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How do you explain the difference between “Definition of Done” and “Acceptance Criteria” to your Product Owner and Developers?

In this blog, we will briefly discuss Scrum and understand what “Definition of Done” (DoD) and “Acceptance Criteria” mean to a Scrum team. We will also discuss the importance of these two definitions and how they impact the increments a scrum team provides. Once we get an idea of these concepts, we will see how you can, as a Scrum Master make your scrum team understand the difference between DoD and Acceptance Criteria.

Scrum Overview

The Scrum Guide defines Scrum as “A lightweight framework that helps people, teams, and organizations generate value through adaptive solutions for complex problems”. As you may already know, the scrum team consists of a Scrum Master, Product Owner, and developers. As a Scrum Master, your guide, facilitate, and coach your teams regularly or during the scrum events such as sprint planning, daily scrum, sprint reviews, and sprint retrospective or when it is necessary.

For scrum teams implementing Scrum in their organization, the most important aspects are testing, learning, and improving the way of working using this framework to produce quality increments. Besides producing the increments, the team also must understand when these increments are ready and fulfill the sprint goals.

DoD and Acceptance Criteria

The Scrum Master must ensure that the team focuses on producing increments that meet the DoD-Definition of Done. For developers, it is always important to be clear about the outcome of the increments and how they produce quality increments by adhering to the DoD. And the DoD is approved by the Product Owner before the sprint. According to The Scrum Guide, “The Definition of Done (DoD) is a formal description of the state of the increment when it meets the quality measures required for the product. “

The DoD evolves as the scrum team matures and it is best to discuss it during the sprint retrospective. Also, it is imperative to know that an increment is born only when it meets the DoD, only then can it be presented in the sprint review.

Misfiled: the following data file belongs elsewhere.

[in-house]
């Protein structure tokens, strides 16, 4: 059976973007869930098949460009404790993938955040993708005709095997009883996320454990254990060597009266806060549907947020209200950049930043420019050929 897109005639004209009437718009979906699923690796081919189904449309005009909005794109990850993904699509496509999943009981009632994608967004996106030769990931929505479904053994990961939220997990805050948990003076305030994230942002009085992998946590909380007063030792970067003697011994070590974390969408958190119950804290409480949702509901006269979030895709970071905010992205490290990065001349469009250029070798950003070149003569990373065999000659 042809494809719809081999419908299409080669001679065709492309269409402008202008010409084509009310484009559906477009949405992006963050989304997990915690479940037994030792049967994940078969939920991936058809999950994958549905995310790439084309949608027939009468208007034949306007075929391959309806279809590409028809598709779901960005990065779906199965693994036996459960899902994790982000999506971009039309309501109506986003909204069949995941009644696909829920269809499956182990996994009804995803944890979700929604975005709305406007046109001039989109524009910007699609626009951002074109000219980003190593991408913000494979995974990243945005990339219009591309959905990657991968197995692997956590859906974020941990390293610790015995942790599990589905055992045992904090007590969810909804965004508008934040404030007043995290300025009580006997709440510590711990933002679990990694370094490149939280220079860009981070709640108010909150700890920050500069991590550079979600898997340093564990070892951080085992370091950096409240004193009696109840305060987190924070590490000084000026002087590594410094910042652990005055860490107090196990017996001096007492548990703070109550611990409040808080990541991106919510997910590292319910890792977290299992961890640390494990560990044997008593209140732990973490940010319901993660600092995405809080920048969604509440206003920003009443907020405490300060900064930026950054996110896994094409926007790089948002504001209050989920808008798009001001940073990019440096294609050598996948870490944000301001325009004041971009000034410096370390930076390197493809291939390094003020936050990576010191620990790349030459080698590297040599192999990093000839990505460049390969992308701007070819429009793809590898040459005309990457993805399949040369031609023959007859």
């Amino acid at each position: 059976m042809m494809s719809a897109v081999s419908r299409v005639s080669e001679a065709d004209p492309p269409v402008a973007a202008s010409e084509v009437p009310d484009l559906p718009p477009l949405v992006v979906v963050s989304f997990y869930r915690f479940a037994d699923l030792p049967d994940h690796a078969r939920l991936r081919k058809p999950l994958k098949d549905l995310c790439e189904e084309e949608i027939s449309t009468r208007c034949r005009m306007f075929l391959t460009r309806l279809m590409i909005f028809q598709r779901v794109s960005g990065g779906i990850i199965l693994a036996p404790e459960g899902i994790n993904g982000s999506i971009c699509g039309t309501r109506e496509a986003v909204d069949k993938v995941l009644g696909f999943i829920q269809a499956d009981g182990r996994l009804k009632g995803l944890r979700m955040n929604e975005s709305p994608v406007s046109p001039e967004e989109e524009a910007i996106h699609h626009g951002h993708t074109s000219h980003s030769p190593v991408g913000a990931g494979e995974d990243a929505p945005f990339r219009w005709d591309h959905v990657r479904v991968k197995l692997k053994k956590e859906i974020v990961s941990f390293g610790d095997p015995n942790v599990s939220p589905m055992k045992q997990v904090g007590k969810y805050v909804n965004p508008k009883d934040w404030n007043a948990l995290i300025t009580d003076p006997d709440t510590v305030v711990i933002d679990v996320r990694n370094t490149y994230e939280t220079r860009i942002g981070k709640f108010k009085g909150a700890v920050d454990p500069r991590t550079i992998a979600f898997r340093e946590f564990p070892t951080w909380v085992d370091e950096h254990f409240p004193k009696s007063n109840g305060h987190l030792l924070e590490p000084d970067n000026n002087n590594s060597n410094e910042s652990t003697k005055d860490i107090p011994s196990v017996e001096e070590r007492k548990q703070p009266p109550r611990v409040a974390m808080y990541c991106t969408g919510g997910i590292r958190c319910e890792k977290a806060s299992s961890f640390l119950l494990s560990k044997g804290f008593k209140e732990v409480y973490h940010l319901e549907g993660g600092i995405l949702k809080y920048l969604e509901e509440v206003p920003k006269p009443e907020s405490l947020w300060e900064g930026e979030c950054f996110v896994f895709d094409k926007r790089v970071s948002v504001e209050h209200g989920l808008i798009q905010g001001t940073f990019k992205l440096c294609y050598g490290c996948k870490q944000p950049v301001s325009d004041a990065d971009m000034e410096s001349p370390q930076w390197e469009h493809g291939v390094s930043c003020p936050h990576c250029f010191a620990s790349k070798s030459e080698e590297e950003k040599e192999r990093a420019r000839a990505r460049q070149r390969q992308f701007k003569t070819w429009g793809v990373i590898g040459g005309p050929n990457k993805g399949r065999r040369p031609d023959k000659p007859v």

However, we must consider the fact that these increments are usually software functional features that are a part of a product. So after each sprint, these features have to be ready and available for the end users or the stakeholders to use. To ensure that the features are usable, we have what is called the “Acceptance Criteria”. Acceptance Criteria are specific to each Product Backlog Item and provide a clear insight into what the developers need to develop.

The best approach to understanding both DoD and Acceptance Criteria is through an abstract example. So let’s take the example of you eating out at a cafe and savoring your favorite sandwich, this is your goal or in scrum equivalent to a sprint goal.

Next, you enter the cafe and want a corner table with a good ambiance. You also expect to see that the waiter is friendly and nice, the cafe is clean and the kitchen area looks neat. These are some of the mandatory things that you don’t compromise on before ordering and eating the sandwich. This check that you just performed can be equated to DoD in the scrum. Now, let’s assume that you want to have a club sandwich that is prepared freshly, loaded with cheese, and cut into only two pieces. You also want it to taste delicious with the correct amount of fillings in between, only if the sandwich meets this criterion do you accept it. And this requirements is equivalent to Acceptance Criteria in the scrum.